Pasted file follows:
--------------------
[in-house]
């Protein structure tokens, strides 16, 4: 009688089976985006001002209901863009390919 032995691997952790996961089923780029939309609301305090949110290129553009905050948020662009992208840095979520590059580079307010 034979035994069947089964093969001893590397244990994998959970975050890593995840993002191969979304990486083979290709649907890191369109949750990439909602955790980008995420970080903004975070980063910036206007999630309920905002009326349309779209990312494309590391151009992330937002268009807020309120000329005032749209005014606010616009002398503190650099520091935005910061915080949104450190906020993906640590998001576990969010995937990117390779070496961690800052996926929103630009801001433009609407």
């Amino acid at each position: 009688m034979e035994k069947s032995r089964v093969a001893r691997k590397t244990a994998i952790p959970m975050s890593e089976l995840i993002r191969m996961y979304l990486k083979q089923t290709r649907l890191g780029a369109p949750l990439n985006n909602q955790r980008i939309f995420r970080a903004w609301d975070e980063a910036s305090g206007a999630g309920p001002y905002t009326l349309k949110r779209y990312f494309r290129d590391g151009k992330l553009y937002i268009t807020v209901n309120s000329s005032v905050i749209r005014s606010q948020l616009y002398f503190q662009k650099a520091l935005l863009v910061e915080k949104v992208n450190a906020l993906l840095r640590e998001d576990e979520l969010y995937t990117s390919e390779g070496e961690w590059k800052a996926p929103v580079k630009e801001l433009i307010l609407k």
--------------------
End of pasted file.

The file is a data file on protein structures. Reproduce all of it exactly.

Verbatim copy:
[in-house]
């Protein structure tokens, strides 16, 4: 009688089976985006001002209901863009390919 032995691997952790996961089923780029939309609301305090949110290129553009905050948020662009992208840095979520590059580079307010 034979035994069947089964093969001893590397244990994998959970975050890593995840993002191969979304990486083979290709649907890191369109949750990439909602955790980008995420970080903004975070980063910036206007999630309920905002009326349309779209990312494309590391151009992330937002268009807020309120000329005032749209005014606010616009002398503190650099520091935005910061915080949104450190906020993906640590998001576990969010995937990117390779070496961690800052996926929103630009801001433009609407």
């Amino acid at each position: 009688m034979e035994k069947s032995r089964v093969a001893r691997k590397t244990a994998i952790p959970m975050s890593e089976l995840i993002r191969m996961y979304l990486k083979q089923t290709r649907l890191g780029a369109p949750l990439n985006n909602q955790r980008i939309f995420r970080a903004w609301d975070e980063a910036s305090g206007a999630g309920p001002y905002t009326l349309k949110r779209y990312f494309r290129d590391g151009k992330l553009y937002i268009t807020v209901n309120s000329s005032v905050i749209r005014s606010q948020l616009y002398f503190q662009k650099a520091l935005l863009v910061e915080k949104v992208n450190a906020l993906l840095r640590e998001d576990e979520l969010y995937t990117s390919e390779g070496e961690w590059k800052a996926p929103v580079k630009e801001l433009i307010l609407k």